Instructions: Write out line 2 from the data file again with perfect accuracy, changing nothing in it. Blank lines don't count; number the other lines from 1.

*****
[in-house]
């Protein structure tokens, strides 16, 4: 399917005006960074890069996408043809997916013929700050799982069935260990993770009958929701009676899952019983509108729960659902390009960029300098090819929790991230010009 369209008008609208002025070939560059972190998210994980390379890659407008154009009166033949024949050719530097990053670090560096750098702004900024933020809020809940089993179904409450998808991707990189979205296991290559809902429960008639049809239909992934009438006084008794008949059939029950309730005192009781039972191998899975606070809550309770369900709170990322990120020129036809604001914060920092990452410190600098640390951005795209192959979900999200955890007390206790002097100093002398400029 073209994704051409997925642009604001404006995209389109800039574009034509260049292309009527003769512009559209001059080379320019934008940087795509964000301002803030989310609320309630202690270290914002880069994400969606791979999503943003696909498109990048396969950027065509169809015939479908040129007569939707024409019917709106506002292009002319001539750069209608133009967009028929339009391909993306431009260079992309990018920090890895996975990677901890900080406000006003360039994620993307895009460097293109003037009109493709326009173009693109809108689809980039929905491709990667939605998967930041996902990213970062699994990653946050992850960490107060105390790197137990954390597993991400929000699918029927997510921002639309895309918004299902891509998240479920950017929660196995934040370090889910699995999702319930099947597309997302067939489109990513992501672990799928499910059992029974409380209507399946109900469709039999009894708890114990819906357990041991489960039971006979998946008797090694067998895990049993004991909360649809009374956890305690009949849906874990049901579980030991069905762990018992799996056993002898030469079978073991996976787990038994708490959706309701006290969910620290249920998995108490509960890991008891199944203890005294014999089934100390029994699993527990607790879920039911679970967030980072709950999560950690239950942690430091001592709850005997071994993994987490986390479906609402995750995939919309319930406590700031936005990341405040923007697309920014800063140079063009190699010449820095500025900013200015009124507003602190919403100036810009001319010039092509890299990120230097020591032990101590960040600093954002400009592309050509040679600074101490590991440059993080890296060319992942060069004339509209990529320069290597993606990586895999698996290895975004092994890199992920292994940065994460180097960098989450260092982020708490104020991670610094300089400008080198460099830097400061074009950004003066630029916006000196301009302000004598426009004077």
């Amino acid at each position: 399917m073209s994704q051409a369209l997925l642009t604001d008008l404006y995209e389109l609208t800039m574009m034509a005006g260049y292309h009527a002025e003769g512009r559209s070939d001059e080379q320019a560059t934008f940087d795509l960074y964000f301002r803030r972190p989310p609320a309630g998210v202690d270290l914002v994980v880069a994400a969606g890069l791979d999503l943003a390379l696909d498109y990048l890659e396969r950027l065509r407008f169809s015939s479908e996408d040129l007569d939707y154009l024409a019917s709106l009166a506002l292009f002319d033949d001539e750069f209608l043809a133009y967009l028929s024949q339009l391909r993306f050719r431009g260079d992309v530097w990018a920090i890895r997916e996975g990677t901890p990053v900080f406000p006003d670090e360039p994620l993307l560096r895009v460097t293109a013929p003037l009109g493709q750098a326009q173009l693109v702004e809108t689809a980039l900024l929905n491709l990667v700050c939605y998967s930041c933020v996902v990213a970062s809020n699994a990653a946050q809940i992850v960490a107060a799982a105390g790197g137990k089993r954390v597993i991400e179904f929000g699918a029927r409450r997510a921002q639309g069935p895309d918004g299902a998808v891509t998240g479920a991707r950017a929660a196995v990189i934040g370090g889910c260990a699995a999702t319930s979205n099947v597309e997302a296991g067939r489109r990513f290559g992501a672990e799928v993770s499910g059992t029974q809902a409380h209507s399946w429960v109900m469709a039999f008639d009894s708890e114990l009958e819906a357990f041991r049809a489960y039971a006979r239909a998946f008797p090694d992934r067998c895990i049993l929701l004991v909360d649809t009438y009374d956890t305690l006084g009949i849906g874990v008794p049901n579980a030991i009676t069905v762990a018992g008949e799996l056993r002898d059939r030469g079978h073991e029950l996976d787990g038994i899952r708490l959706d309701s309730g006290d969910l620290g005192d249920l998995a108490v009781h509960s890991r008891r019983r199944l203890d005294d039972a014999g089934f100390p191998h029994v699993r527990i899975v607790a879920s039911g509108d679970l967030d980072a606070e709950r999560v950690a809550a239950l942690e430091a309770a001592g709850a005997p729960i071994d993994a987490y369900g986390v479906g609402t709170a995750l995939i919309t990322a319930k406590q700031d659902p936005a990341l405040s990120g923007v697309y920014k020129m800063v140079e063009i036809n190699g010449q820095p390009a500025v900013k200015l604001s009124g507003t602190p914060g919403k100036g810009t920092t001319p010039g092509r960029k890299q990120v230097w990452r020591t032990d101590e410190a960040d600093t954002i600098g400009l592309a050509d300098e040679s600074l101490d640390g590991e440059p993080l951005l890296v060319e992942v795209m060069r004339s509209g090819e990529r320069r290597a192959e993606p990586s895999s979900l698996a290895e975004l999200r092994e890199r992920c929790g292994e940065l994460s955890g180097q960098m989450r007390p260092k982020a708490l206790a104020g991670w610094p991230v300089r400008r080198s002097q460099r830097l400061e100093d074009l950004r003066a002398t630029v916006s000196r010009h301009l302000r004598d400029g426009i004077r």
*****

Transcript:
């Protein structure tokens, strides 16, 4: 399917005006960074890069996408043809997916013929700050799982069935260990993770009958929701009676899952019983509108729960659902390009960029300098090819929790991230010009 369209008008609208002025070939560059972190998210994980390379890659407008154009009166033949024949050719530097990053670090560096750098702004900024933020809020809940089993179904409450998808991707990189979205296991290559809902429960008639049809239909992934009438006084008794008949059939029950309730005192009781039972191998899975606070809550309770369900709170990322990120020129036809604001914060920092990452410190600098640390951005795209192959979900999200955890007390206790002097100093002398400029 073209994704051409997925642009604001404006995209389109800039574009034509260049292309009527003769512009559209001059080379320019934008940087795509964000301002803030989310609320309630202690270290914002880069994400969606791979999503943003696909498109990048396969950027065509169809015939479908040129007569939707024409019917709106506002292009002319001539750069209608133009967009028929339009391909993306431009260079992309990018920090890895996975990677901890900080406000006003360039994620993307895009460097293109003037009109493709326009173009693109809108689809980039929905491709990667939605998967930041996902990213970062699994990653946050992850960490107060105390790197137990954390597993991400929000699918029927997510921002639309895309918004299902891509998240479920950017929660196995934040370090889910699995999702319930099947597309997302067939489109990513992501672990799928499910059992029974409380209507399946109900469709039999009894708890114990819906357990041991489960039971006979998946008797090694067998895990049993004991909360649809009374956890305690009949849906874990049901579980030991069905762990018992799996056993002898030469079978073991996976787990038994708490959706309701006290969910620290249920998995108490509960890991008891199944203890005294014999089934100390029994699993527990607790879920039911679970967030980072709950999560950690239950942690430091001592709850005997071994993994987490986390479906609402995750995939919309319930406590700031936005990341405040923007697309920014800063140079063009190699010449820095500025900013200015009124507003602190919403100036810009001319010039092509890299990120230097020591032990101590960040600093954002400009592309050509040679600074101490590991440059993080890296060319992942060069004339509209990529320069290597993606990586895999698996290895975004092994890199992920292994940065994460180097960098989450260092982020708490104020991670610094300089400008080198460099830097400061074009950004003066630029916006000196301009302000004598426009004077």